Sue Reynolds (Community HousingWorks), deputy mayor Esther Sanchez, councilmember Jerry Kern, mayor Jim Wood, National CORE president Steve PonTell, councilmember Gary Felien, councilmember Jack Feller, and National CORE VP of acquisitions John Seymour
As ground is broken on the largest affordable-housing project in San Diego County, all that remains for the complex is to finalize the patchwork of funding.
At a cost of $92 million, the Mission Cove Apartments will provide 288 new residences for Oceanside families who wait an average of seven years to obtain subsidized housing. With an expected move-in date sometime in 2017, the project will be nearly 13 years in the making.
“It's been a long, long, long time coming,” said mayor Jim Wood at a groundbreaking ceremony on August 12.
The Mission Cove project began in 2004, when the land was identified as a prime site for affordable-housing development. The city purchased the 14.5-acre lot on Mission Avenue in 2006, but the project was stalled in 2011 by the statewide budget crisis that resulted in the dissolution of local redevelopment agencies.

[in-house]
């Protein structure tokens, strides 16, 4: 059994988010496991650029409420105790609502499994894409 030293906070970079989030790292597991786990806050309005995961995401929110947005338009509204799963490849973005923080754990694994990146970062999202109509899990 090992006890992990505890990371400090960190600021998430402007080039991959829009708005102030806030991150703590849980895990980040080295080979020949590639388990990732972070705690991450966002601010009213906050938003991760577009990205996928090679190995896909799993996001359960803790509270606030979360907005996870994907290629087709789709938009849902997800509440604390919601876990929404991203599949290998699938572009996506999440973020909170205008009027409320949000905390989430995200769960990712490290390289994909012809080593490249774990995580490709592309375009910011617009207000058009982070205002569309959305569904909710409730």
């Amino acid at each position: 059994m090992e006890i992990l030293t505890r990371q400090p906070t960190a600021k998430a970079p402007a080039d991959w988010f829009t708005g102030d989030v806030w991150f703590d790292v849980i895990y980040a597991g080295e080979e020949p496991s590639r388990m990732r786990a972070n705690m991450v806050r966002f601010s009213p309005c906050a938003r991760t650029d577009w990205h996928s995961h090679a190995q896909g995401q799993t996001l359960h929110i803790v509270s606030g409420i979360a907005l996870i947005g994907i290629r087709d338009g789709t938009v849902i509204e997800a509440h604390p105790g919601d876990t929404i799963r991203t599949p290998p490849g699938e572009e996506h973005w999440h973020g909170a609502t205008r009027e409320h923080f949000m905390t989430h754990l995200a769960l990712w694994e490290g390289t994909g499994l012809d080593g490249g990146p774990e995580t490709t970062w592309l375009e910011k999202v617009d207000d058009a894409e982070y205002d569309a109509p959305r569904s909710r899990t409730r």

“When they unwound redevelopment, it almost undid it,” said councilmember Jerry Kern.
When the dust settled, Mission Cove did receive some of the money that was due and wasn't redistributed to the state, said Kern, “but there is no more money for future affordable-housing projects coming from a now-defunct agency.”
Then, in 2012, as the city began conducting community meetings to settle on a vision for the project, Kay Parker, the driving force behind Mission Cove and several affordable-housing projects in Oceanside, passed away.
“Mrs. Parker was a longtime chair of the housing commission who led the commission’s decisions knowledgeably and thoughtfully,” said Margery Pierce, head of the city's Neighborhood Services division.
“Her dedication to those in need and her willingness to speak for those without voices will be memorialized by naming the Community Resource Center in her name,” said Pierce.
According to city officials, the apartments, resource center, and 10,000 square feet of retail space will be installed in four phases and funded from different sources. Most of the money is from private capital, but the city has already committed nearly $17 million to different parts of the project, cobbled together from federal grants (which can be used to finance the housing but not retail space), the city's general fund, and other sources.
Last year, $650,000 was set aside from the sale of a city-owned mobile-home park.
This week, Oceanside will consider issuing bonds to raise $20 million for the 138 senior apartments that are part of the project.